Vein operation

With trunk varices (a varicose vein formation in one of the larger veins) of the Vena saphena magna (large saphenous vein), Vena saphena parva (small saphenous vein), large-caliber varicosis of lateral saphenous branches (varicose veins of the lateral saphenous branch) and with Perforansvarikosis (varicosis of the perforated veins), surgical treatment is the therapy of choice.

Depending upon the character of the varicose vein problems, some or all of the following interventions could be necessary:

- endovasale laser therapy for varicose veins
- crossectomy
- stripping,
- Removal of lateral branches
- Elimination of perforated veins

Endovenous Laser Therapy:
The crucial advantage is in the minimum invasive intervention, that is, an inguinal incision (strip cut), common up to now, can be avoided. The intervention can be accomplished with local anesthesia almost pain-free. Postoperatively, one need not spend much time convalescing in bed. It is possible to make a rapid return to everyday activities, and therefore only a very short time away from work is necessary.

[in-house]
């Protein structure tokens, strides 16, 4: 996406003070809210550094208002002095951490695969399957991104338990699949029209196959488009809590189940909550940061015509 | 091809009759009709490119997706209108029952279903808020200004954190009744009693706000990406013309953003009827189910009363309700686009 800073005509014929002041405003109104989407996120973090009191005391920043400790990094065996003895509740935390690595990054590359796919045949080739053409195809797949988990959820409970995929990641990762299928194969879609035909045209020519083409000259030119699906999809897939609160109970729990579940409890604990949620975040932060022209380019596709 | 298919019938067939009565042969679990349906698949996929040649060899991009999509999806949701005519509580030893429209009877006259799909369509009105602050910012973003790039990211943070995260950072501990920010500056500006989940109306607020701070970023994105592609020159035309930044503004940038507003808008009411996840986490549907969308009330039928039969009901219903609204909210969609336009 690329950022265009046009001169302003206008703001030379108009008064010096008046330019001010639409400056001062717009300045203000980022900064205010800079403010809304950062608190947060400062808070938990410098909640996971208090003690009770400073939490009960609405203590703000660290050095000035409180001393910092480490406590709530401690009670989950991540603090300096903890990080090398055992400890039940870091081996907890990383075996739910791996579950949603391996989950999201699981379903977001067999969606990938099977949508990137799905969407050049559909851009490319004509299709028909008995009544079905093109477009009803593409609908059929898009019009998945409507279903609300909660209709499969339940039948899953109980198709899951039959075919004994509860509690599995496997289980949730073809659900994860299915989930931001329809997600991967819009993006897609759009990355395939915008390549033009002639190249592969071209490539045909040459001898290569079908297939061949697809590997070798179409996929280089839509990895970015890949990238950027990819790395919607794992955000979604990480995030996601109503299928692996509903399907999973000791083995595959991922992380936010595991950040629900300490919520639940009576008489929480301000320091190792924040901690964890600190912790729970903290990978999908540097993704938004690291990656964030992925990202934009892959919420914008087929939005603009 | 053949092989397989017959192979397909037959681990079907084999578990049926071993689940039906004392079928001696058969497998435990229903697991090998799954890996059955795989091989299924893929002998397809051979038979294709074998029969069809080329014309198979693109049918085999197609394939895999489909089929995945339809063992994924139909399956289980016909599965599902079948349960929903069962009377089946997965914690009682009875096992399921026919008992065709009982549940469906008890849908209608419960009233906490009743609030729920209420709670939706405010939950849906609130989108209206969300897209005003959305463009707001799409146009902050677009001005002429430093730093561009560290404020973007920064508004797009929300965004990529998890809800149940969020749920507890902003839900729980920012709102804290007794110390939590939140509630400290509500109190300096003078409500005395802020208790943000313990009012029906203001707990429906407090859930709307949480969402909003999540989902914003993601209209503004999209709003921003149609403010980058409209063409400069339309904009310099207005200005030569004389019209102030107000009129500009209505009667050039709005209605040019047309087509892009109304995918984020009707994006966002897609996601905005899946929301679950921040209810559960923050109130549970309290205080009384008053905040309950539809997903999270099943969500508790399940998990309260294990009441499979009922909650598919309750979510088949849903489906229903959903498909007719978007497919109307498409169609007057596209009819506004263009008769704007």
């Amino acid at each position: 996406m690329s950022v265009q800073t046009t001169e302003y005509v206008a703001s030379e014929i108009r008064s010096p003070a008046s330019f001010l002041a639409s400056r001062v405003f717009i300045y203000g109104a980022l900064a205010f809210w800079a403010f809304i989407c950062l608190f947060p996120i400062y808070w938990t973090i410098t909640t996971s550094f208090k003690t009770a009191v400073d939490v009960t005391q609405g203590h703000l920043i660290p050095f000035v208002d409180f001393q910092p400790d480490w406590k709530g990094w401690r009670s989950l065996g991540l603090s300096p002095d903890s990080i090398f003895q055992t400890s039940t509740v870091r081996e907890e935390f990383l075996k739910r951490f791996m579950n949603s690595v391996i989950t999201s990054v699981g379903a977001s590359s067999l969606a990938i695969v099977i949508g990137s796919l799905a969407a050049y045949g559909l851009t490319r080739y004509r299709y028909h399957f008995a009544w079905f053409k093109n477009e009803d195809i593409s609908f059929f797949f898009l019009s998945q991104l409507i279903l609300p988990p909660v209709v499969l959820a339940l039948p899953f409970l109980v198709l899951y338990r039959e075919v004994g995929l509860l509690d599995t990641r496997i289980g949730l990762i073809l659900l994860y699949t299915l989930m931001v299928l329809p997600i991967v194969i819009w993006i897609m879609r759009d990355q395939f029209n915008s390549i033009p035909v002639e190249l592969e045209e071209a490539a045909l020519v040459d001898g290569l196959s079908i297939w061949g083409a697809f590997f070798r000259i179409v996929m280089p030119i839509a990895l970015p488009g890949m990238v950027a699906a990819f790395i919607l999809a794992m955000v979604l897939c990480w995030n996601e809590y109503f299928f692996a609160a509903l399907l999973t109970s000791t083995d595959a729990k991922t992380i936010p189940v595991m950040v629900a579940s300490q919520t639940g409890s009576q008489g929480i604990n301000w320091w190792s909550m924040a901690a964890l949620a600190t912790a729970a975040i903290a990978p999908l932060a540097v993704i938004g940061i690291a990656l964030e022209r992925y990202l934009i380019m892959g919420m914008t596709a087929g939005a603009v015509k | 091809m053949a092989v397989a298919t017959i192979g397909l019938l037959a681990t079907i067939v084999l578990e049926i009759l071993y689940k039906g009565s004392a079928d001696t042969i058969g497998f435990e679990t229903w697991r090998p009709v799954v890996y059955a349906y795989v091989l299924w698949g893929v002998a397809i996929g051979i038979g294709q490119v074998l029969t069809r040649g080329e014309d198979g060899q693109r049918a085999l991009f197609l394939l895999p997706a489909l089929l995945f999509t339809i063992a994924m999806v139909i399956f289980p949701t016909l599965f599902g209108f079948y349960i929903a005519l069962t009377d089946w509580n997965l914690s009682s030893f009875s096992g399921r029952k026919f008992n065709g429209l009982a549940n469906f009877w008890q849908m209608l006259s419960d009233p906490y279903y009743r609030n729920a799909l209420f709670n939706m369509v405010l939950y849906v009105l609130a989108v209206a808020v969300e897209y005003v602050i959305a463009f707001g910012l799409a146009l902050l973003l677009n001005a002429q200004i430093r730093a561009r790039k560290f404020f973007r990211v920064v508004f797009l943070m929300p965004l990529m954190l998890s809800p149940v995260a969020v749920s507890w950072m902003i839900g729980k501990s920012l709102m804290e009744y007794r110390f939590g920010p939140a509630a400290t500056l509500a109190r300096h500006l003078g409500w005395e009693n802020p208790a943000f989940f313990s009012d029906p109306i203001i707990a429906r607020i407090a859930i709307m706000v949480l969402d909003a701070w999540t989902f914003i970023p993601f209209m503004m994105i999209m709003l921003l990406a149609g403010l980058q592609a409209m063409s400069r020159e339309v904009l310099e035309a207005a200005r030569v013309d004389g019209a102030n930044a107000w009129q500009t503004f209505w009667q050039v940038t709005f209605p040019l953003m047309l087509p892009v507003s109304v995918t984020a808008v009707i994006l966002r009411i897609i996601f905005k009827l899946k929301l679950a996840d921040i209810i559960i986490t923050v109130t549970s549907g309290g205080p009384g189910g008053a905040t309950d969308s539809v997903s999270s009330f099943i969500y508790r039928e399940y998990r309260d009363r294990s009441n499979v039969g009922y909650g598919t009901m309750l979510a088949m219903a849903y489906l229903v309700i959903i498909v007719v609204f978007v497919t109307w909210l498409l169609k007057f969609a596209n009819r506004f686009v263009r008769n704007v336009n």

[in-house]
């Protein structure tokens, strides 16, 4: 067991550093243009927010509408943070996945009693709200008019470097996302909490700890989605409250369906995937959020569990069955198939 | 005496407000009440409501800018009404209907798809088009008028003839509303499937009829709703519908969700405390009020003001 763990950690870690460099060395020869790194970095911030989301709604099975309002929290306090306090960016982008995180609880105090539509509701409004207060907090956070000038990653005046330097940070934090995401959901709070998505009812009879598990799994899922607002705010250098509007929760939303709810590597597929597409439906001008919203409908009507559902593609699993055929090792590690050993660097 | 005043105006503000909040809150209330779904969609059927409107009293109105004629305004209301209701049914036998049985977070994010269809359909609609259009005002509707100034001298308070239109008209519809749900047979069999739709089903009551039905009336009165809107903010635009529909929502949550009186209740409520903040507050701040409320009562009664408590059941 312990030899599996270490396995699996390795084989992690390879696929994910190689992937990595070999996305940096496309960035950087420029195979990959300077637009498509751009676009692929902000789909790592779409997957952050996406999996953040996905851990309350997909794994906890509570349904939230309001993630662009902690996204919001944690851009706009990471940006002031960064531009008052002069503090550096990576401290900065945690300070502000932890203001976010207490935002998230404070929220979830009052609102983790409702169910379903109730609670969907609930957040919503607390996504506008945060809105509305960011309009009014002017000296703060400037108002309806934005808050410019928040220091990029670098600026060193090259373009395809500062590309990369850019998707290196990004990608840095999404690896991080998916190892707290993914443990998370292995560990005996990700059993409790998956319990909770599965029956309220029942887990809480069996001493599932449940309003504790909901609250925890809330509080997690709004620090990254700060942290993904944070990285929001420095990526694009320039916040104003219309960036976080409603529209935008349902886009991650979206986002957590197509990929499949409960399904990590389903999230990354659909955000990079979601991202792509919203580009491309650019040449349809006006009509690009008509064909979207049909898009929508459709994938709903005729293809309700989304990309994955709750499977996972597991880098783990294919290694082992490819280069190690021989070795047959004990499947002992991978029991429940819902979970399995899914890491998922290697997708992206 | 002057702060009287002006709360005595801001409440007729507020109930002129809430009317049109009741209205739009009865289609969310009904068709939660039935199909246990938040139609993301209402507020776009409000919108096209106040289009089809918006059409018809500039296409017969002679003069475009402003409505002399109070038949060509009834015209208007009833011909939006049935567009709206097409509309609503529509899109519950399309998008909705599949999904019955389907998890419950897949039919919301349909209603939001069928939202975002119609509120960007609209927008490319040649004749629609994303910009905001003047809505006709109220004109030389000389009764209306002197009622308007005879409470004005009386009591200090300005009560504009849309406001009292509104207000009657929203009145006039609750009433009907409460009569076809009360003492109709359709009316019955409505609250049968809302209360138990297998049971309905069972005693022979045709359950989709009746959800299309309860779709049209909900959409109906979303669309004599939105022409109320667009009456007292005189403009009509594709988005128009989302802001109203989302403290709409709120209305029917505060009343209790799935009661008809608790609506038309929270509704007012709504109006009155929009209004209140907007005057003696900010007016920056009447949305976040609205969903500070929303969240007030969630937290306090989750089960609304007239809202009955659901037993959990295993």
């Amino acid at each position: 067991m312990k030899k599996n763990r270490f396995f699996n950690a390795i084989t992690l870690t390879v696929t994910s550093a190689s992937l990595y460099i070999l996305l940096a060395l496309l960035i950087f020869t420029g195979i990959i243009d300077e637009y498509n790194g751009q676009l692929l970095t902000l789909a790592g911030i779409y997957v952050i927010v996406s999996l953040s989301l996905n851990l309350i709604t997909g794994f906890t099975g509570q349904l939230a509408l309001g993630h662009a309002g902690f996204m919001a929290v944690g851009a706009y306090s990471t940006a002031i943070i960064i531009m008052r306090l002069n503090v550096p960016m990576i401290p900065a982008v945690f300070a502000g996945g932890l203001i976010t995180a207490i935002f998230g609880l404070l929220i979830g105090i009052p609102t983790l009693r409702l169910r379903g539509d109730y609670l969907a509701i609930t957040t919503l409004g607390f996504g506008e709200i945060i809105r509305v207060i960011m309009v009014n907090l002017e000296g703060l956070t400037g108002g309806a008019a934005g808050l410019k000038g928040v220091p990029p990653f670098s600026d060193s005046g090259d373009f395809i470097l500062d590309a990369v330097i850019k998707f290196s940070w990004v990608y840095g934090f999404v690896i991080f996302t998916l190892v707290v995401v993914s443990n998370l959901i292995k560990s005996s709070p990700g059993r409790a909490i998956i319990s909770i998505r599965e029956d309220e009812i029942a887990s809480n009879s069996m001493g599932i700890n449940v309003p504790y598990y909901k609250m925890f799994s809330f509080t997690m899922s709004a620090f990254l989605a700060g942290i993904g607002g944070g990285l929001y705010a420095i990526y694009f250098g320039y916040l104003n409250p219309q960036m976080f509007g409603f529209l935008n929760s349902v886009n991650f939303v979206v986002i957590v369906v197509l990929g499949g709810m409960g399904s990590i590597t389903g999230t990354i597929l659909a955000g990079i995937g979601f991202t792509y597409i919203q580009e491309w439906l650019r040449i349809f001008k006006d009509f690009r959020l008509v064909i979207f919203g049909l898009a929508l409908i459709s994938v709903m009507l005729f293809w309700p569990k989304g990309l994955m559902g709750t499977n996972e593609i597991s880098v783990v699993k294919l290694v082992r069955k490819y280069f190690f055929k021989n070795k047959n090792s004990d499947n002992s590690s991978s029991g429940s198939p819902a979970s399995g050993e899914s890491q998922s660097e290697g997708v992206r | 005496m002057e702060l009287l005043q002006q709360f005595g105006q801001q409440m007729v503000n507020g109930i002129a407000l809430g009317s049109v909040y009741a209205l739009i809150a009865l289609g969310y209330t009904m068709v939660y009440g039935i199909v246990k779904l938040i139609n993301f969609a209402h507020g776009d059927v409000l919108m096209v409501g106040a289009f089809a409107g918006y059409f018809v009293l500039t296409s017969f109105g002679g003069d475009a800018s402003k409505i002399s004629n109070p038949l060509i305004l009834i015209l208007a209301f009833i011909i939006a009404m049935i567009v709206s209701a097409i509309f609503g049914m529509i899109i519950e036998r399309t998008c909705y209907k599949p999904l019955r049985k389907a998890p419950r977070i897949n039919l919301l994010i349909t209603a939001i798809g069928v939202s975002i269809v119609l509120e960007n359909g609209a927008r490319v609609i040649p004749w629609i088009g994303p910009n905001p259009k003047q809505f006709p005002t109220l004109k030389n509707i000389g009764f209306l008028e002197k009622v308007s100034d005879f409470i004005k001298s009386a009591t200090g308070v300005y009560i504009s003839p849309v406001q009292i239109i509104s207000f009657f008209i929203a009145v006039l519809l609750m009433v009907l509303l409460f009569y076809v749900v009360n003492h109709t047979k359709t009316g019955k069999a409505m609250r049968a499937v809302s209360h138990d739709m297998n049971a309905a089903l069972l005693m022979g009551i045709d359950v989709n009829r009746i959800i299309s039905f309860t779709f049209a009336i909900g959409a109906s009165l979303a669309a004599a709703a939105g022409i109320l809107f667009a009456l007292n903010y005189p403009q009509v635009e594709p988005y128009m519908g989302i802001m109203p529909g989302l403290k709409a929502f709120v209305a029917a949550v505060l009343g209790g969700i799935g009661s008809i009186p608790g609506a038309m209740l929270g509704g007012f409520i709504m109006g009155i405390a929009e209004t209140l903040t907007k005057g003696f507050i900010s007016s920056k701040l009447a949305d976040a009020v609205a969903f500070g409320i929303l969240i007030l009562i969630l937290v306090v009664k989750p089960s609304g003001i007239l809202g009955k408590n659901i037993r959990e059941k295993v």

With endovasale laser therapy, performed under local anesthesia, a catheter is introduced into the vein to be treated. The laser fiber is advanced above it. Through the laser there comes a shrinking of the vein, so that no further return flow from the groin can take place. The damaged vein is thus permanently closed. The long-term results are excellent.

Further Information is Found on our Web Page: www.venenlaser.com


· Crossectomy: Crossectomy is understood to mean the surgical removal of the crosse- the cutting of the damaged vein opening of both superficial master veins where they converge with the deep vein system. For the Vena saphena magna this junction is in the groin: for the Vena saphena parva in the back of the knee. The crossectomy corresponds to the first phase of the vein stripping.

· Stripping: With this intervention not only is the junction of the master veins, but rather the master veins are (also) pulled out totally or partly with a probe (stripped). The classical stripping operation with a trunk varices of the Vena saphena magna, with which the entire vein is removed, is the so-called operation according to Babcock.

· Removal of the side branch varicosities: Through several small skin incisions the single varicose vein branches are extracted.

· Prevention of perforated veins: In the case of insufficiency of one or several perforated veins (the connection between the deep and superficial vein systems) a perforated ligature will be carried out. i.e., the relevant perforated vein is cut off.

Minimally invasive surgery
Special instruments and blood vessel surgery techniques were developed, which make larger skin incisions only partially necessary in the groin or the back of the knee. Thereby, longer vein sections can be removed with very small cuts.

Things one needs to know about varicose veins
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